And that is exactly why I love it.

Where millennial pink came crashing in, with a marketing strategy that basically brainwashed us all into wearing it IMMEDIATELY taking a few notes from Wild, Wild Country’s Rajneeshees and their beloved maroon color scheme, Gen Z Yellow is going for the subtle rogue route. She doesn’t care to build a cult of followers. Wear her. Or don’t. She couldn’t care less. She knows her power to get noticed. But she doesn’t abuse it. She’s classic. She’s loud. She’s pretty. She’s enchanting. She’s sexy. She’s hard to take your eyes off of. But that doesn’t mean she wants you to plan your entire Instagram feed around a color scheme that involves her. In fact, I think she’d resent that.

You see, where millennial pink veered into Mean Girl territory (because, on Wednesdays, that’s what we wear, DUH), I think Gen Z yellow will be the breath of fresh air we need, mainly because if you’re feeling bold enough for yellow, you’re also bold enough for (GASP) other colors as well. Gen Z Yellow. I dig you. You’re a team player.  We need more folks like you.

Sincerely,

A former Millennial Pink identifying girl, hopeful Gen Z Yellow adoptee

PS: If you’re still reading this, thanks for indulging me! I’ve rounded up my favorite yellow pieces below — everything from the bold accessory to full-on YELLOW moments. Happy yellow shopping!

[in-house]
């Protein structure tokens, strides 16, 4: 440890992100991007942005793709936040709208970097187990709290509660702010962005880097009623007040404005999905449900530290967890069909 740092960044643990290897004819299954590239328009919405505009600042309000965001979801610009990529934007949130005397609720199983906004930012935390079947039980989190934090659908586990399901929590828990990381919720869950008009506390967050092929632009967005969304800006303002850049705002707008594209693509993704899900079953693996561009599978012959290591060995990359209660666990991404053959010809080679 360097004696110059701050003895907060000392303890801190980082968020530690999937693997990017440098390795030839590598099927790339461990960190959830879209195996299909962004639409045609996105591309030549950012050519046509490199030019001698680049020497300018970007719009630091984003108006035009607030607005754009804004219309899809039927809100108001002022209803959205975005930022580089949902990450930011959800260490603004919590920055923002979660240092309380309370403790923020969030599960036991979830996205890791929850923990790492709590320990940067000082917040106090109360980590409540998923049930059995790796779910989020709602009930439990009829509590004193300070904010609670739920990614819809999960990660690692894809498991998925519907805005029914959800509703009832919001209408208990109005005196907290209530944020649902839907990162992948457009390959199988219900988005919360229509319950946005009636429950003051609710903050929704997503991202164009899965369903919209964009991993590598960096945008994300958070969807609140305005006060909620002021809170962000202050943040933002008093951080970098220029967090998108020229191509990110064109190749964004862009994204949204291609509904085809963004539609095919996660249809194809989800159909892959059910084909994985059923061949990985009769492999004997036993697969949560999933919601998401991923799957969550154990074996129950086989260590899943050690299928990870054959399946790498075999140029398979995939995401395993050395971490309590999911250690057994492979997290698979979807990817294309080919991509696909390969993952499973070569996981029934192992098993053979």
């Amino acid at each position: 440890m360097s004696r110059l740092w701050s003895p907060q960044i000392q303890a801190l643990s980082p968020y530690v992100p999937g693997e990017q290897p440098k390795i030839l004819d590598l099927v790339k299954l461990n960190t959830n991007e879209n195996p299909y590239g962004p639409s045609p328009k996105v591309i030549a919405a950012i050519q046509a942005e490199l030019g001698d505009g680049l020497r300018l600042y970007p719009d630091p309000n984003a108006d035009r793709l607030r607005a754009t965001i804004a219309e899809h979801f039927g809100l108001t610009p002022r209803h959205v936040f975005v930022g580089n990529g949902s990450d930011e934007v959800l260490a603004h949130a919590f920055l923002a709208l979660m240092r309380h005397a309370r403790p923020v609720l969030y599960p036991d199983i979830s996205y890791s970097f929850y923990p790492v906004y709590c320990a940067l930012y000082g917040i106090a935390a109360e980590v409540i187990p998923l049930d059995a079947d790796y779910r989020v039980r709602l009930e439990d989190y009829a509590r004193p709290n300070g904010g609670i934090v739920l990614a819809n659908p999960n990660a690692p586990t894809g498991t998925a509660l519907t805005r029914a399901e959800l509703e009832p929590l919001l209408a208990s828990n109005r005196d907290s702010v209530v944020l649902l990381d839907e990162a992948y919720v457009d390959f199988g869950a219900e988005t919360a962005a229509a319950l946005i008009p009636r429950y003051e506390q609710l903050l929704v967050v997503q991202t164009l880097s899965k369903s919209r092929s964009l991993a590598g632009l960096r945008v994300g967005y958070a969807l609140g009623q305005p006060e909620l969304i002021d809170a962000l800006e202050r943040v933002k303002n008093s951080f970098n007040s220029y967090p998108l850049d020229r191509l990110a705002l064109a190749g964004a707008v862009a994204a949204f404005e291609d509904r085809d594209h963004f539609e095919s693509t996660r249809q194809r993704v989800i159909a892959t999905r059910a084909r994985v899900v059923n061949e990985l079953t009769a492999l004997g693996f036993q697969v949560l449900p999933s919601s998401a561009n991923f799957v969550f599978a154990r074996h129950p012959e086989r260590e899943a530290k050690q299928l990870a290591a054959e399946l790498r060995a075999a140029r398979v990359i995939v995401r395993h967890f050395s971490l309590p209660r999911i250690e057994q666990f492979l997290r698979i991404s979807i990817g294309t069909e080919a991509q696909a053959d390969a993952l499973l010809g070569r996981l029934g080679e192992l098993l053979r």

PPS: If you’re still reading this Gen Z, which I hope you are, please, for the love of all that is good and goldenly yellow in this world, watch Ferris Bueller’s Day Off this week. It will teach you more about life in an hour and a half than all those podcasts you have downloaded combined.

OUTFIT DETAILS: Capulet dress (Borrowed from my friend Olivia, but it’s sold out now! Love this similar style here.) // Hat: Eric Javits (borrowed) // Sarah Flint heels // Cafune bag // Chanel earrings

The POP of Yellow: Accessories

 

Baby Steps: Yellow Prints

 

Not So Mellow Yellow

Photos by Nick Urteaga

12 thoughts on “why I’m on board with gen z yellow

  1. This was soooo fun to read! And I’m a Gen X–but wanna be Gen Z!!

    I love all the linking you put into this post–shows you research. I’m a librarian. Love research!

    You rock yellow Krystal like no other.

    Love, Ann

  2. One of my favorite things about yellow is that it’s bold without being bold…if that makes sense lol. It’s pretty much impossible to not smile when you see someone wearing it! Let’s hope it get’s it much deserved moment!
    xoxo Logan
    http://www.habitsandhues.com

    P.S. Totally agree about Ferris Bueller’s Day Off.